In the social and political history of England, the period between 1714 to 1830 is often called the Georgian Era. It is because these years mark the reign of King George I, followed by King George II, III and IV. This time period is often considered to be the gateway of transition for English society because of its rapid developments in many areas of economy and science.
The Georgian Era was also a time period of great social gap between the wealthy and the poor. As a result of his, social behaviour and approval were some of the major areas that the people of this time concentrated on. This resulted in a long list of norms of social etiquettes that people used to follow at that time, which was taken very seriously by everyone in society.
Georgian Etiquettes of Dressing
Dressing, during the Georgian times, had evolved massively to become highly complex. Especially for women, there were strict dressing rules that were supposed to be followed in order to gain social approval during those times. There was separate dressing for the various times of the day that was strictly followed, specifically by the gentry.
In the morning, women were seen in a nightgown with an overcoat. It was supposed to be replaced by a formal dress of light color during the day and after sunset, darker colors were preferred. There were strict rules for wearing jewelry as well- like it was not considered appropriate to wear diamonds or pearls during the day.
For men, the dressing was not that complex. However, they still had to maintain a dressing routine while attending public events. Men were supposed to be dressed formally during all public appearances. Wearing an overcoat with trousers was mandatory.
All the pieces of their garments should be well in places and accessories like belts were compulsory to keep the clothing in place. Men who held high official ranks in the army were supposed to appear in uniforms, but only at certain highly particular events. However, the rules of dressing for men were not very strict and even a violation of these rules was not seen as a stigma.
Georgian era Etiquettes of Behaving in Public Places
The interaction between men and women during the Georgian Era was highly limited. It means that the rules of public behavior were very strict and people of both the genders were supposed to follow them.
While making an appearance at any public place, women were supposed to be attended by a chaperone at all times. they were supposed to maintain an erect posture while in public, sitting or standing and walking had to be graceful with a pace that is neither too slow, nor fast.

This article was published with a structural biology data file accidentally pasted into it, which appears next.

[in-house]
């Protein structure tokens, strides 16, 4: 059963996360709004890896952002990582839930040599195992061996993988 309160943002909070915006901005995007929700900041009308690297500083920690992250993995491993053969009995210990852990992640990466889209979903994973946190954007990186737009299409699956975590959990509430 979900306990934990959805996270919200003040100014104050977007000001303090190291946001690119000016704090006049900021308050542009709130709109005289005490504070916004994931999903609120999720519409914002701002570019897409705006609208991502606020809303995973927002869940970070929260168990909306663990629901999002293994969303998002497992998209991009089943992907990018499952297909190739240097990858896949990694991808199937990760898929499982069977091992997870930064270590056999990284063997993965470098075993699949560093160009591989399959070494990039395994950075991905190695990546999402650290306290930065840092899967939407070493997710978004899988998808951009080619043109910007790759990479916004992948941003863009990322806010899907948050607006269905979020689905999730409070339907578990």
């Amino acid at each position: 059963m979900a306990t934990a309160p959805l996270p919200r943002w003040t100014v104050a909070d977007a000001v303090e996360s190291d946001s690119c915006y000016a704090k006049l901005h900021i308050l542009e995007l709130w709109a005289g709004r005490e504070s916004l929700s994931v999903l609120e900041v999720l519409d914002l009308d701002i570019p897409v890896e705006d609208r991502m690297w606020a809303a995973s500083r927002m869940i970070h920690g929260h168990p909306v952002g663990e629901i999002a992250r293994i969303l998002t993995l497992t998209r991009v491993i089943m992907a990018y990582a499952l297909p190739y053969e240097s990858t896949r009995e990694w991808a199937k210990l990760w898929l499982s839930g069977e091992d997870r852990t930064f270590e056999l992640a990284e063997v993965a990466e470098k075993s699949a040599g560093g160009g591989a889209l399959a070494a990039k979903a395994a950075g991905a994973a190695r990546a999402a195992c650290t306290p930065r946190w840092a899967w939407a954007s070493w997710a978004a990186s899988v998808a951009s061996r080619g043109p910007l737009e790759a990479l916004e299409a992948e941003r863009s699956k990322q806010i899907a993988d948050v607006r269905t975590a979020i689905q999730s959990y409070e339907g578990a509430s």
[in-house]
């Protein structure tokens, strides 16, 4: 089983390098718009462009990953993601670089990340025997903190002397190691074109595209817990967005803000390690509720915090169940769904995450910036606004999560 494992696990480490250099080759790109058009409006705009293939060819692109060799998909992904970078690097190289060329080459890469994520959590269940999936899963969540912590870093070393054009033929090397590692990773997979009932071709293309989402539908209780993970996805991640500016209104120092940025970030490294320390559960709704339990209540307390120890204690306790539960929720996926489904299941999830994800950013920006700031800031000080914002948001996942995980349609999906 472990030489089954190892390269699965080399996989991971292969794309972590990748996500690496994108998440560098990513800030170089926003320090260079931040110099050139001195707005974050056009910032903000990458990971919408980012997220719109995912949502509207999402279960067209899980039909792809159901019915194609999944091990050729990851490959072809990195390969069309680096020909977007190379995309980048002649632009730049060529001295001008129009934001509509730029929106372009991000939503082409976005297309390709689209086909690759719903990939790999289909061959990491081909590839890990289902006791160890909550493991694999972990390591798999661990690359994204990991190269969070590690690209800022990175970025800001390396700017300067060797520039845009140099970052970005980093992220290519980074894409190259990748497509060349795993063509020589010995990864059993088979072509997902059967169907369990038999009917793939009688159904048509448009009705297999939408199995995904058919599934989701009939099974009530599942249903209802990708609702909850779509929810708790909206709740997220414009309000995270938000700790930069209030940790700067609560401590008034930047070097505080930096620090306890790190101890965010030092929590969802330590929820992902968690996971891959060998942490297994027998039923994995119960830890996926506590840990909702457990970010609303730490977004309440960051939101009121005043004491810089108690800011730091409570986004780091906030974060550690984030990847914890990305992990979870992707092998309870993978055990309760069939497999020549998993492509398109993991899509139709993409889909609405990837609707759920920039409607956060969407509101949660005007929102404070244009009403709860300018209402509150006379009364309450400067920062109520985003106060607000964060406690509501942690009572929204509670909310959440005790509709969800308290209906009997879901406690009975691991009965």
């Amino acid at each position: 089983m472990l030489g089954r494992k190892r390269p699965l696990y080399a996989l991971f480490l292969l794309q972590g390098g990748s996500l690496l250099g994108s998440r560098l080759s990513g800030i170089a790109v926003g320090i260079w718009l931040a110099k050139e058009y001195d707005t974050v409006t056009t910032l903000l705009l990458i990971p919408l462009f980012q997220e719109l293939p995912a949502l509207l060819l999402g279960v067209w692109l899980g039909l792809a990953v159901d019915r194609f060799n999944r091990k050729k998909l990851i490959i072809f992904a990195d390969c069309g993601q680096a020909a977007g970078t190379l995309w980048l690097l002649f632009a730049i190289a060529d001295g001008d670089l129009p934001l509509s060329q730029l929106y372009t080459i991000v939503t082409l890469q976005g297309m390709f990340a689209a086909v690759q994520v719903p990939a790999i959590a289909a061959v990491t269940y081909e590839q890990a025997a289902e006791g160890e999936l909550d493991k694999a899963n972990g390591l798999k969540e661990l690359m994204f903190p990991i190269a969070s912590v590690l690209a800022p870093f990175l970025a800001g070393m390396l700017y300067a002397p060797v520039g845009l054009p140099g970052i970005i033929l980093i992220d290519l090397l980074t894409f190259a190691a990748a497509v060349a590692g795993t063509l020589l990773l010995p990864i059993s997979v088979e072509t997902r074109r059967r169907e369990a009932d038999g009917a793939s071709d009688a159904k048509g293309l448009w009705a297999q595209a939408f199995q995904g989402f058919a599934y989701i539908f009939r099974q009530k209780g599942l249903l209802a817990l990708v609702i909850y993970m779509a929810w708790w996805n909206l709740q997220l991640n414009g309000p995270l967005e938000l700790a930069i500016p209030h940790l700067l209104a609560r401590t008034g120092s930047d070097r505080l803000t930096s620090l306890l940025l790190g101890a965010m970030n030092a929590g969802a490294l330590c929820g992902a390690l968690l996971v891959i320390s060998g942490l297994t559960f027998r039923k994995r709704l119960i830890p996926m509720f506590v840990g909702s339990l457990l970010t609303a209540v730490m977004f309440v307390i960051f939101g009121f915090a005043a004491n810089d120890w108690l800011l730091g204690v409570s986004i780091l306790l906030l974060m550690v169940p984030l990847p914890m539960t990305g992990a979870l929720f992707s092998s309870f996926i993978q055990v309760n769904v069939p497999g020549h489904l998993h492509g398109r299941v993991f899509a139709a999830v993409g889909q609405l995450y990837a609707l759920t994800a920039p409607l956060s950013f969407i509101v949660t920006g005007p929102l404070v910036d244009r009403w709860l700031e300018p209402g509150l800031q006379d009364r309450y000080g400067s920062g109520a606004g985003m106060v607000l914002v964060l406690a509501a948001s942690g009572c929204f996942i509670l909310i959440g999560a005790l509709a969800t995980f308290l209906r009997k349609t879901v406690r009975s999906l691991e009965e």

If women used to see someone who they knew in public, they had to acknowledge their presence with a mild bow. In return, the man was responsible for lifting their hat with the hand that was farthest from the woman, briefly, and putting it back.
A man was never supposed to greet a woman before she has greeted him and none of them would stop walking in order to do that. If a man had to talk to a woman while on the street, he was supposed to walk in her direction as talking while standing on the streets was not considered worthy of the gentry.
When men and women used to walk together, physical contact was not allowed between them. Men could offer their hand to women while they were getting out of a carriage or passing a large obstacle.
While walking, the woman could hold the man’s arm for support but only if they knew each other very well. It was considered bad to ignore a man in public. When it was done, it was considered that the woman has cut off all social ties with them and there has to be a very strong reason for that.
For women, it was formidable to make an extensive display of emotion. Laughing, speaking or crying loudly was unacceptable in any situation. women were also supposed to give a strong reaction when they hear something of evil or sexual nature and were discouraged from engaging in such conversations with people.
However, when a woman had to display a lack of interest, they often used to be cold while remaining polite. In extreme cases, fainting or hysteria were the favorite tools of women. Needless to state, activities, like blowing nose, picking teeth, scratching, biting nails, were unacceptable for everyone and at all places.
Ballrooms were an important part of the social culture of Georgian England as these were the only places where men and women could pursue each other in a romantic manner. Hence, these events were closely monitored and it was important to follow the norms of behavior for both the genders. Dancing with a man was considered as a response from the lady for his advances.
However, there were a number of regulations that were observed while choosing a partner for a dance. For men, they could only ask a woman for a dance only when they have been introduced formally through a common acquaintance.
For women, it was considered impolite to reject someone if he asks for a dance, but choosing the same partner more than twice was not good unless the woman has a special romantic interest in the man.
Ballroom gatherings also involved men and women eating on the same table, which means that there were clear rules that were laid for eating in a group. Men could pour wine to women who are sitting next to them, but asking a neighbor to pass a dish that was far away on the table was not considered good manners.
Man servants used to attend tables at all times for these purposes and women were not allowed to help themselves at all. the food was supposed to be eaten with spoons and forks, with the help of a knife. However, some food items were eaten by hands only. Women were supposed to keep their napkin on their lap while men tucked it in their collars. These rules were common to all and children were used to be trained in them from an early age.